© Marcus Kaplan
SustainabilityInstruments and structures of development cooperationconcluded

Agricultural Value Chains

This evaluation by DEval analysed how the promotion of agricultural value chains by German development cooperation has effects on poverty reduction and food security in the Global South. A close look was also taken at its effects on gender equity and environmental sustainability. The evaluation was completed in 2016.

The majority of extremely poor and chronically undernourished people live in rural areas. A large proportion of these are smallholder farmers, who often have no access to important means of production such as land, seeds and fertilisers, nor to financing. In most cases they also lack the opportunity to become better informed about important aspects such as sustainable production practices, entrepreneurial behaviour, markets and prices.

In order to integrate smallholder producers into national and international production and trade processes and to improve the living situations of the people involved, German and international development cooperation are increasingly emphasising the promotion of agricultural value chains. This means all stages in the production process of agricultural goods – from the provision of inputs and the production, harvesting, processing and distribution of crops to the consumption of the products.

Value chain promotion is intended to contribute to improving agricultural production and processing, with a view to increasing people's incomes and creating jobs. The overarching goal is to reduce poverty in the countries concerned and to improve the food situation.

Findings and Recommendations

The promotion of agricultural value chains contributes substantially to improving the living conditions of people in rural areas.

However, the benefits of value chain promotion for chronically poor people are, at best, indirect. In order to reach these people, other development cooperation measures need to be put in place.

How the measures work depends crucially on which product is promoted.

For instance, the promotion of staple foods for the domestic market has more direct effects on the availability of foods in local markets, and hence on the population’s food security, than the promotion of export crops. Therefore, the possibility of promoting staple foods should always be examined, especially in food-insecure regions.

Value chains are very complex.

This harbours the risk of pursuing too many objectives at once, and not defining the target groups sufficiently clearly in the conception of the measures. A differentiated analysis beforehand can help with the explicit prioritisation of objectives and clear identification of target groups. Consequently, the promotion can be tailored with precision.

Frequently the promotion does not reach women, since they often have poorer access to land and other resources.

Promotion measures, and in this context mainly advisory and financial services, should be conceived in such a way that they particularly support women’s access to value chains.

Environmental aspects are not systematically considered in the conception of the measures.

The promotion should be more strongly oriented towards environmental sustainability in order to utilise the potential that exists for positive impacts while minimising the risk of negative impacts.


The evaluation was completed in 2016. This is a summary of the results and recommendations; you can find the complete results and recommendations in the report.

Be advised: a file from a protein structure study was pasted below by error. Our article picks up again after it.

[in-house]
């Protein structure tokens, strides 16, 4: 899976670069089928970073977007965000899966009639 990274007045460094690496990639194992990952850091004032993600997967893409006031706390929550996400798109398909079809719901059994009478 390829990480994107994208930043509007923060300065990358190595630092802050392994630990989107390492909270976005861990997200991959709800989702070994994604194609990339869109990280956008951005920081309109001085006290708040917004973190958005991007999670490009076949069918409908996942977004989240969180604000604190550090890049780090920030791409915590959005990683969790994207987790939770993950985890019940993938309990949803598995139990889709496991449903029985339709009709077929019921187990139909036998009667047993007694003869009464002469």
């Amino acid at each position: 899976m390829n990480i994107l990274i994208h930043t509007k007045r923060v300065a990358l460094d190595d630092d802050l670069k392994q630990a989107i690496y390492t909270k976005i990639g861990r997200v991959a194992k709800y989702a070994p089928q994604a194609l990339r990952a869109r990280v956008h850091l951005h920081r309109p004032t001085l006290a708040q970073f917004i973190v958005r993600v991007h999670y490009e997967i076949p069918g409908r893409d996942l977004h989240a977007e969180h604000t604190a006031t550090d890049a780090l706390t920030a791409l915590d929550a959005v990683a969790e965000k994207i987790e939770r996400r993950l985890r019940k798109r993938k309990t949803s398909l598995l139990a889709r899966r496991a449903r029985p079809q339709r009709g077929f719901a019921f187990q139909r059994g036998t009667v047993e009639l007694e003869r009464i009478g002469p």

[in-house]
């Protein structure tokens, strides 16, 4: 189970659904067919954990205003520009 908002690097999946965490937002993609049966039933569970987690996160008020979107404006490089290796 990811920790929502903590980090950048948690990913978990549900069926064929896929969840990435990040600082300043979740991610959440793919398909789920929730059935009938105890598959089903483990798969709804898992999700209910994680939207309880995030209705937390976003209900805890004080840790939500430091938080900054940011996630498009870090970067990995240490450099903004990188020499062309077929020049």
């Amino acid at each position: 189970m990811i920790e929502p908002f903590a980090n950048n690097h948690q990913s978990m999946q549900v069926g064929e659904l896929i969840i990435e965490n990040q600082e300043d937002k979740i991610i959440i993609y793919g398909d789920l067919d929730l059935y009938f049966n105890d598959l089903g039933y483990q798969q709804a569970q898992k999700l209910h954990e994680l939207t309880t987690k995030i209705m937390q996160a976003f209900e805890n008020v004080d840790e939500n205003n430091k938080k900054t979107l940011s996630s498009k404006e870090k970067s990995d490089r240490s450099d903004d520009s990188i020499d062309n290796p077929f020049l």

Agriculture is the most important economic sector in many countries, especially in Africa, and is therefore considered key to economic development. At the same time, people in rural regions are disproportionately affected by poverty, which is often accompanied by temporary or chronic food insecurity. Many smallholder producers suffer from restricted access to production inputs such as land, seed and fertilisers as well as to financial services, advisory support and innovations. Their low level of competitiveness and inadequate integration into agricultural markets prevent them from taking sufficient advantage of the great potential that exists for broad-scale growth and food security.

The promotion of agricultural value chains responds to these challenges by supporting the competitiveness of smallholder producers and promoting processing and trade in order to create jobs and increase value creation in the country.


The evaluation was started by conducting an analysis of the German portfolio of projects and programmes for agricultural value chain promotion. This involved distinguishing between different promotion approaches and activities and, on the basis of certain central fields of action, identifying an overarching theory of change.

In the course of expert interviews, further information was obtained on the nature of the causal pathways and on relevant contextual conditions. Case studies were then carried out in Burkina Faso and Ghana, focusing on four different value chains (pineapple and maize in Ghana, cashew and rice in Burkina Faso). Making use of these, a structured comparison could be performed to check the effects on the target group level as well as the causal pathways and relevant contextual conditions. The aim of this was not just to answer the question of "whether" a measure had worked but also "how" and "why" it had worked. The causal mechanisms leading to changes that were observed were surveyed and analysed with the aid of a realist evaluation approach. An analysis of documentation and literature accompanied the approach.



[Translate to Englisch:] Portrait Martin Bruder
© DEval

Dr Martin Bruder

Head of Department: Civil Society, Human Rights

Phone: +49 (0)228 336907-970

E-mail: martin.bruder@DEval.org

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